Picture this. You’re lying on a beach, all lazy and warm and relaxed, when you hear the sound of a motorboat. The sky is remarkably blue, and you glance up just in time to see a colorful parasail (nope, apparently it’s not called a parachute) floating by, pulled behind the boat offshore.
Looks peaceful, right? Serenely gliding along, enjoying the view, feeling a warm breeze in your hair. Which is probably how most people react to parasailing.
Apparently reacting like “most people” isn’t in my wheelhouse.
BrightSide and I visited Turks and Caicos a number of years ago. It was lovely – sunny, restful, a place where we could slow down and just be. I remember loving every single part of the island with the exception of one teeny tiny excursion.
In case you’ve never given this particular activity a shot, here’s how it goes. You climb on board a boat and head offshore for some good old-fashioned fun. A stranger straps you into a harness, throws some instructions at you about take offs and landings, then you’re pretty much tossed into the air with a hearty “Have fun!”. What could go wrong, right?
I’m already at a disadvantage in an activity that starts off with “you climb on board a boat,” but I’m nothing if not adventurous (or ridiculously stubborn) so I agreed to give this a try. And as I recall all the descriptions above were true: it was beautiful out with blue skies and a soft warm breeze. Even knowing the outcome, I still have to admit conditions were great for parasailing that day.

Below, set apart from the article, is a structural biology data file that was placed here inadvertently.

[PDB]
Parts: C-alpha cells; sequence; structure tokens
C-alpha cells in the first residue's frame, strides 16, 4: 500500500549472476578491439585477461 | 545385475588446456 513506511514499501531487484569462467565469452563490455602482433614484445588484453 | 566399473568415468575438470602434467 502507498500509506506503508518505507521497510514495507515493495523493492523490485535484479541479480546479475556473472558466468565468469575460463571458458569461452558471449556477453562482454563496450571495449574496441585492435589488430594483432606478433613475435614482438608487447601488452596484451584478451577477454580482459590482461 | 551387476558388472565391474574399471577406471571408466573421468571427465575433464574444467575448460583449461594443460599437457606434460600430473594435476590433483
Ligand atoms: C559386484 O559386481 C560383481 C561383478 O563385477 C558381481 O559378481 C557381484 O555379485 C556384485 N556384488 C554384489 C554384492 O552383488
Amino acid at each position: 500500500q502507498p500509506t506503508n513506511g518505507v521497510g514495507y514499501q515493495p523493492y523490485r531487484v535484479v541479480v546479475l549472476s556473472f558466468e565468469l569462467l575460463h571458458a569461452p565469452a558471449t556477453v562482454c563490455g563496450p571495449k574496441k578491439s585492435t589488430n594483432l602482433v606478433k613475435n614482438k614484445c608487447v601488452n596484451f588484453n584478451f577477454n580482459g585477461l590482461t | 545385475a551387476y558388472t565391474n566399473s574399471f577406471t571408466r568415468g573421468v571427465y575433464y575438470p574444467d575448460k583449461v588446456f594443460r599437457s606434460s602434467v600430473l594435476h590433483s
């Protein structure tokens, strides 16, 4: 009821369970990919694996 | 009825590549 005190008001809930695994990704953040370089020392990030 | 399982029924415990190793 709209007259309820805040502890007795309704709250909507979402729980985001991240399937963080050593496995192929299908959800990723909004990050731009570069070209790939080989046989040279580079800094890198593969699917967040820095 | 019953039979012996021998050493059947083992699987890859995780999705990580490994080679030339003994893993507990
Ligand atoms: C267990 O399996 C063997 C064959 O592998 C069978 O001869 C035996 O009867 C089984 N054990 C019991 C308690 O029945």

Yet as I stood in that gently bobbing boat and struggled to focus on their instructions, all I could hear was the roaring in my head. Have you lost your ever-lovin’ mind?! You hate boats. You hate heights. You’re going to let some guy you’ve never met strap you into this rinky-dink harness and send you HOW HIGH into the air? And then you just HANG THERE?!
I guess I wasn’t as on board with the whole parasailing concept as I’d thought when I booked the excursion. So there I was, embroiled in yet another sticky situation that suddenly didn’t feel like something I really wanted to do. One of my charming personality traits is hardheadedness, though, so up I went.
This began thirty minutes – it was probably more like ten, but it FELT like thirty – of terror-induced self-talk. (I know this comes up a lot and yes, I really do spend this much time talking to myself. Especially in moments of crisis. Whatever works, right?)
I’m sure it’ll be fine, I’m sure it’ll be fine, I’m sure it’ll be – whoa!
Okay then, we’re off the boat, in the air, still gonna be fine, just going for a little ride.
Geez, this is high. (Clutching the harness straps.) I’m sure this is safe, they do it all the time. Tourists all over the place go parasailing for fun – I can’t for the life of me imagine why, but they do, and it wouldn’t be so popular if it were that dangerous. Holy crap, HOW HIGH AM I?
What happens if I drop from this high up? It’s the ocean, it’s made of water, it’s not like I’m going splat on the pavement…but that’s a long way down. It’s probably not a good thing if you drop. But that’s not gonna happen because – whoa! Wind!!
You get the idea. Basically we paid good money so I could spend however many minutes flying behind a boat, pretty much terrified the entire time. Been there, done that, I’m good. Onto the One-and-Done List it went.
Interestingly enough, BrightSide had a polar opposite reaction to parasailing. It landed on his One-and-Done List due to mind numbing boredom.